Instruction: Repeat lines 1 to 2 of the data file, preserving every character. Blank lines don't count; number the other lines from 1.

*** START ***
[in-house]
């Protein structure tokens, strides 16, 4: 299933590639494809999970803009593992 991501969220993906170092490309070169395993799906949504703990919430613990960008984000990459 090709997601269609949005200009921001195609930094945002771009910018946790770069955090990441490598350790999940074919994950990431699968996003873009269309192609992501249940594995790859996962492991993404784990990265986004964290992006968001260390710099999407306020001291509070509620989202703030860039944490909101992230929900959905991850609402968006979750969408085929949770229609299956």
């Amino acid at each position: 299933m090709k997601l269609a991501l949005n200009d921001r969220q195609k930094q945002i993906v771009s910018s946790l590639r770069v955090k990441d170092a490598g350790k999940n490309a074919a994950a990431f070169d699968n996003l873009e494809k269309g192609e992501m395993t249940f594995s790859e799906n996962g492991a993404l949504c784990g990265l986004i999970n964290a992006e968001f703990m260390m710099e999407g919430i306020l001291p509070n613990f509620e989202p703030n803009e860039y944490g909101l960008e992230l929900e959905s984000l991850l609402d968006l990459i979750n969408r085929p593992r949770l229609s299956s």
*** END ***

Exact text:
[in-house]
């Protein structure tokens, strides 16, 4: 299933590639494809999970803009593992 991501969220993906170092490309070169395993799906949504703990919430613990960008984000990459 090709997601269609949005200009921001195609930094945002771009910018946790770069955090990441490598350790999940074919994950990431699968996003873009269309192609992501249940594995790859996962492991993404784990990265986004964290992006968001260390710099999407306020001291509070509620989202703030860039944490909101992230929900959905991850609402968006979750969408085929949770229609299956």